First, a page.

Why the pieds-noirs voted against Évian does not merit a detailed explanation. There was a deep, profound sentiment in the pied-noir population which still endures to this day that they were ‘betrayed’ by the French government, especially by the ‘traitor’ Charles de Gaulle who had exclaimed, in 1958, vive l’Algérie française! Évian and the exodus turned the pied-noir community into an irremediably anti-Gaullist electorate. In 1965, Tixier-Vignancour had endorsed François Mitterrand over Charles de Gaulle in the runoff. Jacques Soustelle backed Jean Lecanuet in 1965 and Alain Poher in 1969. Valéry Giscard d’Estaing was the favourite of the traditional far-right in 1974, especially over Jacques Chaban-Delmas.
The pied-noir explanation alone is a large part of the explanation, but pre-exodus it cannot account for a million voters and 9% of valid votes. Understandably given the low academic interest for the results of this plebiscite, there has been little if anything of note written about the results of the referendum and the electorates touched by the no vote. The following explanations take the form of assumptions and theories, which are not backed up by much academic literature but only by personal interpretations.
Paris placed third in terms of highest no votes, which is the first sign that the pied-noir explanation cannot explain it all away. Paris probably did not receive many pied-noir settlers, especially prior to July 1962. It is unfortunate that we do not have results down to the constituency level for this election, but the 1965 presidential election – specifically Tixier-Vignancour’s support – may give us indications about 1962. In 1965, Tixier-Vignancour’s support in Paris had been heavily concentrated in the most bourgeois upper-class neighborhoods on the west side of the city. He took over 8% of the vote in the very affluent 8th and 16th arrondissements, and over 7% in the equally bourgeois 7th and 17th arrondissements. Prior to the appearance of the FN in 1984 (and even then…) the far-right’s base in Paris had been with a comfortable, very affluent, traditional upper-class segment of society which had certain aristocratic roots and harboured sympathies for traditionalist causes such as that of the Action française. It is likely that the cause of French Algeria found some supporters in the Parisian upper bourgeoisie, expressed through a surprisingly large vote against Évian.
This 60s-70s phenomenon of far-right inclination amongst the upper middle-classes and the traditional bourgeoisie was largely a Parisian thing, but it also found expression in other large urban areas, including Lyon, Marseille, Bordeaux, Rouen, Le Havre or Lille. As in 1984, Tixier-Vignancour tended to perform better in the more right-leaning affluent neighborhoods of large urban areas than the more left-wing working-class areas. This was not a particularly solid base for the far-right, in fact it only appeared in large numbers in 1965 and 1962. There existed some kind of natural bridge between far-right sympathies, sometimes expressed electorally, and traditional support for the ‘moderates’ (CNIP). The CNIP had a similar appeal to these types of voters, which harboured conservative views on matters such as French Algeria among other things. It is quite possible that in some larger urban areas, such as Paris or Lyon, some ‘moderate’ voters opted for a negative vote on Évian through support or understanding of the OAS and the nationalist cause of French Algeria.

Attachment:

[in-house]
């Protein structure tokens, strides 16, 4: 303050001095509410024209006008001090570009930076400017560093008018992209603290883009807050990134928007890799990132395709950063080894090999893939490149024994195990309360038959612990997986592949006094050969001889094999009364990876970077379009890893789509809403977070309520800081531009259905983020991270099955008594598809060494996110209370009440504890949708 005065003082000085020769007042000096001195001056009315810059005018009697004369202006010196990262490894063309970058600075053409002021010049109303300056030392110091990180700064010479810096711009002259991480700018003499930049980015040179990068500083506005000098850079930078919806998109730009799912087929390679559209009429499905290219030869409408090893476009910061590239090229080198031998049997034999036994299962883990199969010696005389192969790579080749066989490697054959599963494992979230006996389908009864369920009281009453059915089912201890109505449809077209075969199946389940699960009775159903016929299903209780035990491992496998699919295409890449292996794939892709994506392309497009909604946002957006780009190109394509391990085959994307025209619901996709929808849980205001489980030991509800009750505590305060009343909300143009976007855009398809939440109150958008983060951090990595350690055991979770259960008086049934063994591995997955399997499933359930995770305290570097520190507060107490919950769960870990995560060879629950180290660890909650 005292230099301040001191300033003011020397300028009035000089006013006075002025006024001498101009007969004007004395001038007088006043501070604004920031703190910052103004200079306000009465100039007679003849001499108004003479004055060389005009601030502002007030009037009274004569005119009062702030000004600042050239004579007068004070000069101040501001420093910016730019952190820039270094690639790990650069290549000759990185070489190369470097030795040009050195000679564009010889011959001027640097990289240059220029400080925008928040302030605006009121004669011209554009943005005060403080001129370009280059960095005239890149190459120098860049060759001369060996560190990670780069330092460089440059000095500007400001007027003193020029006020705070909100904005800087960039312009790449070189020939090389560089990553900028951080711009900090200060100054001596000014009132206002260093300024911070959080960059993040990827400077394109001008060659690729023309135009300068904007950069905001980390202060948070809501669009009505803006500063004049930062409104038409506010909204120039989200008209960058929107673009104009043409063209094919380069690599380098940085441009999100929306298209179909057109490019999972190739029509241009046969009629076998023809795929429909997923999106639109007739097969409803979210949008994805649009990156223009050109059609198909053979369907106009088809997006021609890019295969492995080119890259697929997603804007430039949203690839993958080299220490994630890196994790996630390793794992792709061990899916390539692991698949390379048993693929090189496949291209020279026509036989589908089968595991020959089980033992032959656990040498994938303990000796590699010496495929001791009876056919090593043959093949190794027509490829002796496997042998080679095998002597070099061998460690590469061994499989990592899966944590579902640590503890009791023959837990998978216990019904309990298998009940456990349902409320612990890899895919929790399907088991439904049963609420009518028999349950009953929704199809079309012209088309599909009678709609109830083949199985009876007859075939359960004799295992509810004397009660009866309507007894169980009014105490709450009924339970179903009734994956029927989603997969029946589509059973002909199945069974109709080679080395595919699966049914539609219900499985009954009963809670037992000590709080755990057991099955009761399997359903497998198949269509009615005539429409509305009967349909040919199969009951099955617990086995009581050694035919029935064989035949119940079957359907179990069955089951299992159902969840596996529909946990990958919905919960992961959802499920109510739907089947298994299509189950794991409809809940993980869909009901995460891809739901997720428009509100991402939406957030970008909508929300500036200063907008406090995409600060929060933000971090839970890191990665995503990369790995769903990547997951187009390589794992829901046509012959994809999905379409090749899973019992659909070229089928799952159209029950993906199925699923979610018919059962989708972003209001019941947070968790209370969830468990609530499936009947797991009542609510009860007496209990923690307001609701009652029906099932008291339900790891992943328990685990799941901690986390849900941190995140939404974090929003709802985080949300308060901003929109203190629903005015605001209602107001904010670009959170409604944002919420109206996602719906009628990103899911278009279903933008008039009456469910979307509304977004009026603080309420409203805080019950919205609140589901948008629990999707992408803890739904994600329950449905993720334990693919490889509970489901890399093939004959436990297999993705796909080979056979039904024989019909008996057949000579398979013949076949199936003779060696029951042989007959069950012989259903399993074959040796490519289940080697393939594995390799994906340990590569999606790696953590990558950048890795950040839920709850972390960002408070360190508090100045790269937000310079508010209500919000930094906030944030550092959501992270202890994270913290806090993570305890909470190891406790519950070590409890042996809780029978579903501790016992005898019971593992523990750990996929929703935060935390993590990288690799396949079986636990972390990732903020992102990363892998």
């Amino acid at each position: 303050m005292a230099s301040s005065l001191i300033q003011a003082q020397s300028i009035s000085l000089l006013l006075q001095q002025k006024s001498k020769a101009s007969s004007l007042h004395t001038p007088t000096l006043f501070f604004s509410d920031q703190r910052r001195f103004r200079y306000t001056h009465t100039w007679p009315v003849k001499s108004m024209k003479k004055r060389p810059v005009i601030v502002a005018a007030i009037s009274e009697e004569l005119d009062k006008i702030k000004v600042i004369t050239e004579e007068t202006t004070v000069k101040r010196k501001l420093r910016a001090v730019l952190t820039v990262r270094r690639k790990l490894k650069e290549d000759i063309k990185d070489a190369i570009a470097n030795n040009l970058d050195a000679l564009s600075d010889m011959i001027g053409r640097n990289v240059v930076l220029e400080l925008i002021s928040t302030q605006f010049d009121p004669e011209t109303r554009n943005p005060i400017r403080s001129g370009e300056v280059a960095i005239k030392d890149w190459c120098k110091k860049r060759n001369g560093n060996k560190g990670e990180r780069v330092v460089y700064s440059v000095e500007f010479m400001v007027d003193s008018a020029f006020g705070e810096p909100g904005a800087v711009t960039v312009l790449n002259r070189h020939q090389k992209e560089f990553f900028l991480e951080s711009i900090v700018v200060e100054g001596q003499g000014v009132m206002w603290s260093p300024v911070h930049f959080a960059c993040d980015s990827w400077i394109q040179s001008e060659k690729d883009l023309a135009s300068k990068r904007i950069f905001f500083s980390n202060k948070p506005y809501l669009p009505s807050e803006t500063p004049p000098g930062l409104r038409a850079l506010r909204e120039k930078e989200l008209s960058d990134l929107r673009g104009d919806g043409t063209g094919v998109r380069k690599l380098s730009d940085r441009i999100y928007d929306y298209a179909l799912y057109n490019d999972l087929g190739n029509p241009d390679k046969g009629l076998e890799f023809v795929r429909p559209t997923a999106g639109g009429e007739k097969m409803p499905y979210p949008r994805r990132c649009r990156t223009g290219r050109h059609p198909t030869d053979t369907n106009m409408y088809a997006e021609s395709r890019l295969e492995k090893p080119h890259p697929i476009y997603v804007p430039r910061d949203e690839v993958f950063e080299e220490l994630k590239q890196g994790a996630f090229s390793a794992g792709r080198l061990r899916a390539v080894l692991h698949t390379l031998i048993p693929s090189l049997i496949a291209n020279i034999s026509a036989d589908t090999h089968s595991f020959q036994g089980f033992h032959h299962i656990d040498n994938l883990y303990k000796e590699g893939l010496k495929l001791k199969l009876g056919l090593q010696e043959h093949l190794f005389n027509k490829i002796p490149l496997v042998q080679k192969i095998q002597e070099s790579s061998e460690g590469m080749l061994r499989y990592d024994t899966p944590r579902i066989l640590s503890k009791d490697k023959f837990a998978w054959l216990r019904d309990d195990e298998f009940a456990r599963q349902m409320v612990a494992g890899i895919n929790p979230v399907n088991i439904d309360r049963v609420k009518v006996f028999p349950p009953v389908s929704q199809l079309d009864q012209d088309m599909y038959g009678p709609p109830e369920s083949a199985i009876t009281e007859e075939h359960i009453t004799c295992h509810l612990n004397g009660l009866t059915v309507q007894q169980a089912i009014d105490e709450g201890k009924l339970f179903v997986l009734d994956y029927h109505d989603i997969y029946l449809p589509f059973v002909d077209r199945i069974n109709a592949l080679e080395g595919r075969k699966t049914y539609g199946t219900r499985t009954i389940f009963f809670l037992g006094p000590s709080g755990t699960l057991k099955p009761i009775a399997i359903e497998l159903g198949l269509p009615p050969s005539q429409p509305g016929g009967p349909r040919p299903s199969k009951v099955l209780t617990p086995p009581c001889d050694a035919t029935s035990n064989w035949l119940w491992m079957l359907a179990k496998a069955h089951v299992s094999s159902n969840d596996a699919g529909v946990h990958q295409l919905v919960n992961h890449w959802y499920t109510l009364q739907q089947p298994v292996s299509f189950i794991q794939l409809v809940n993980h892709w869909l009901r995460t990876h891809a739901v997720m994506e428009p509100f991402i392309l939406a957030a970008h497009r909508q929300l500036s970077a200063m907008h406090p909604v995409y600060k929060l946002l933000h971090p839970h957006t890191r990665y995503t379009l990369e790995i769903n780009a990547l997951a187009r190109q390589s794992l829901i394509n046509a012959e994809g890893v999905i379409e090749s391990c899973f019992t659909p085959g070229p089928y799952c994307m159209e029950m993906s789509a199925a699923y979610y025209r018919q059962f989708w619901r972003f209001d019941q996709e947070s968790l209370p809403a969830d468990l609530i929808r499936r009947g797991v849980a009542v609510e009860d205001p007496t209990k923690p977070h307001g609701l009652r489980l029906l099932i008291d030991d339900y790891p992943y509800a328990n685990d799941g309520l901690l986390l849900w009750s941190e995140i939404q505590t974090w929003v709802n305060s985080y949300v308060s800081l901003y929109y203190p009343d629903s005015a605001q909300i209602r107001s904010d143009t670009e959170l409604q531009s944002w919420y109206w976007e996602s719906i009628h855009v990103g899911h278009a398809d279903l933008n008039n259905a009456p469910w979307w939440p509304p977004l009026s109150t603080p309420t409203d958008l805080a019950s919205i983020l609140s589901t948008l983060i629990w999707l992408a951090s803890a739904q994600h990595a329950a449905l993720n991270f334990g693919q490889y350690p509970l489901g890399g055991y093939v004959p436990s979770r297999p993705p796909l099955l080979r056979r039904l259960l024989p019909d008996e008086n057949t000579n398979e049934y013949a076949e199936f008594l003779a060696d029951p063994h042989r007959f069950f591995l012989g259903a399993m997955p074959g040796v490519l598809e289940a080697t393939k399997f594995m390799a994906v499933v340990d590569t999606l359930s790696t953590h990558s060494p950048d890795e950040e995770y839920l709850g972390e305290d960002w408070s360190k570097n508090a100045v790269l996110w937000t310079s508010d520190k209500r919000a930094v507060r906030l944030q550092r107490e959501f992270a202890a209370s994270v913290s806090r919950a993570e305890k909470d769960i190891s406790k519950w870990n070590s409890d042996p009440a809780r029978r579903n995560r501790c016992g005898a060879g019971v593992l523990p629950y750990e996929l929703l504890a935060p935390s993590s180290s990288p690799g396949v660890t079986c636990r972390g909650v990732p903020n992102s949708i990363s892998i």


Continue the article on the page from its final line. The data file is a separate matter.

There was an interesting outcrop of opposition in the Touraine – particularly in Indre-et-Loire (12.2%), Indre (11.9%) and Loir-et-Cher (11.5%). There is not much record of a large pied-noir population in this region, and besides Tours there are not many large urban areas with a large bourgeois electorate. Poujadism had done well in some of this region and in 1965, Tixier’s map revealed a similar outcrop of support in these departments. In this region, especially Tours and Indre-et-Loire, the French Algeria inclinations of conservative icon and Tours mayor Jean Royer (DVD) had some impact in stimulating a larger no vote. Boosted by Royer’s traditionalist influences, the local petite bourgeoisie and traditional middle-classes might have been inclined towards a no vote. A similar explanation might work for the Oise (11.5% no), where Compiègne mayor Jean Legendre (CNIP) had voted in favour of the ‘OAS amendment’. In the Côte-d’Or (11.1% no), perhaps the influence of viscerally anti-FLN CNIP Senator Roger Duchet and of the fairly conservative Dijon mayor Félix Kir (who had called for abstention himself) played a role in the department’s above-average opposition to Évian. In all these cases, the no vote was more the result of conservative ‘moderate’ (CNIP) voters with far-right inclinations than of any pied-noir vote.